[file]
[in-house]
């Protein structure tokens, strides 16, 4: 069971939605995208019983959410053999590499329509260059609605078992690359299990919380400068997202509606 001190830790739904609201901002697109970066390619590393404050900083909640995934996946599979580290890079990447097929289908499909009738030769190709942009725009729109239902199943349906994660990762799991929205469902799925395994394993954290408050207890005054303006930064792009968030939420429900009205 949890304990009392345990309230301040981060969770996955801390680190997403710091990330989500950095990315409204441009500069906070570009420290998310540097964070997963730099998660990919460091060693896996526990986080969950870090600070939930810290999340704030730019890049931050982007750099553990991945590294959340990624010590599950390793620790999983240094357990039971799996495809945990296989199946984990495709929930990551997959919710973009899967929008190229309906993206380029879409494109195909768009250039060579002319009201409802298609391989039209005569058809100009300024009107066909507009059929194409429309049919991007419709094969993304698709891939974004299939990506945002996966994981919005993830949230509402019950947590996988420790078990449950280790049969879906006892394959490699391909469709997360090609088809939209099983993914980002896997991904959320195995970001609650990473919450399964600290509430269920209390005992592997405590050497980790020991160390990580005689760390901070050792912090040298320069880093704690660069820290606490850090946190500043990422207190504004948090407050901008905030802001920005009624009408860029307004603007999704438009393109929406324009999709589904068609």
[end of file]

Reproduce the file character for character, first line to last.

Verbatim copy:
[in-house]
């Protein structure tokens, strides 16, 4: 069971939605995208019983959410053999590499329509260059609605078992690359299990919380400068997202509606 001190830790739904609201901002697109970066390619590393404050900083909640995934996946599979580290890079990447097929289908499909009738030769190709942009725009729109239902199943349906994660990762799991929205469902799925395994394993954290408050207890005054303006930064792009968030939420429900009205 949890304990009392345990309230301040981060969770996955801390680190997403710091990330989500950095990315409204441009500069906070570009420290998310540097964070997963730099998660990919460091060693896996526990986080969950870090600070939930810290999340704030730019890049931050982007750099553990991945590294959340990624010590599950390793620790999983240094357990039971799996495809945990296989199946984990495709929930990551997959919710973009899967929008190229309906993206380029879409494109195909768009250039060579002319009201409802298609391989039209005569058809100009300024009107066909507009059929194409429309049919991007419709094969993304698709891939974004299939990506945002996966994981919005993830949230509402019950947590996988420790078990449950280790049969879906006892394959490699391909469709997360090609088809939209099983993914980002896997991904959320195995970001609650990473919450399964600290509430269920209390005992592997405590050497980790020991160390990580005689760390901070050792912090040298320069880093704690660069820290606490850090946190500043990422207190504004948090407050901008905030802001920005009624009408860029307004603007999704438009393109929406324009999709589904068609």